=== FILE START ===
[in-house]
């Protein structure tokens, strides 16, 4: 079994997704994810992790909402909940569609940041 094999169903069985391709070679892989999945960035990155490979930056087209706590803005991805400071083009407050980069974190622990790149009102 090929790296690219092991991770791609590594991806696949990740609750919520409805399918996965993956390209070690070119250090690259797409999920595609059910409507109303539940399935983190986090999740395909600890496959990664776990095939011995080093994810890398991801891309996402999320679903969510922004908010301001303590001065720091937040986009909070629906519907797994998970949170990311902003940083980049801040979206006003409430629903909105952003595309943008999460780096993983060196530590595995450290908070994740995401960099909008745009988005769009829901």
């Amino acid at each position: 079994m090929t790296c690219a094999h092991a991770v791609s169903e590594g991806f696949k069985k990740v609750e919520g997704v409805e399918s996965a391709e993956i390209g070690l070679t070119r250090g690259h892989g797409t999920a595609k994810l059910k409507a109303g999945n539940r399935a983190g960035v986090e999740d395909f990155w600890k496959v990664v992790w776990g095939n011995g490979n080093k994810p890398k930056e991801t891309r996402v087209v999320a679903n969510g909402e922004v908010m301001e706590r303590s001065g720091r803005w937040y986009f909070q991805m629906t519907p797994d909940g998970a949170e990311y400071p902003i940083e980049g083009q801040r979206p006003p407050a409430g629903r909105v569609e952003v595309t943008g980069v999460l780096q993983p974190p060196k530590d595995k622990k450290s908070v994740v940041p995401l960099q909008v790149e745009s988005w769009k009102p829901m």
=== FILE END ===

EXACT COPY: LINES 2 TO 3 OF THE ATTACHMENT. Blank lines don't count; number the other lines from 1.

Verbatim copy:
């Protein structure tokens, strides 16, 4: 079994997704994810992790909402909940569609940041 094999169903069985391709070679892989999945960035990155490979930056087209706590803005991805400071083009407050980069974190622990790149009102 090929790296690219092991991770791609590594991806696949990740609750919520409805399918996965993956390209070690070119250090690259797409999920595609059910409507109303539940399935983190986090999740395909600890496959990664776990095939011995080093994810890398991801891309996402999320679903969510922004908010301001303590001065720091937040986009909070629906519907797994998970949170990311902003940083980049801040979206006003409430629903909105952003595309943008999460780096993983060196530590595995450290908070994740995401960099909008745009988005769009829901």
């Amino acid at each position: 079994m090929t790296c690219a094999h092991a991770v791609s169903e590594g991806f696949k069985k990740v609750e919520g997704v409805e399918s996965a391709e993956i390209g070690l070679t070119r250090g690259h892989g797409t999920a595609k994810l059910k409507a109303g999945n539940r399935a983190g960035v986090e999740d395909f990155w600890k496959v990664v992790w776990g095939n011995g490979n080093k994810p890398k930056e991801t891309r996402v087209v999320a679903n969510g909402e922004v908010m301001e706590r303590s001065g720091r803005w937040y986009f909070q991805m629906t519907p797994d909940g998970a949170e990311y400071p902003i940083e980049g083009q801040r979206p006003p407050a409430g629903r909105v569609e952003v595309t943008g980069v999460l780096q993983p974190p060196k530590d595995k622990k450290s908070v994740v940041p995401l960099q909008v790149e745009s988005w769009k009102p829901m």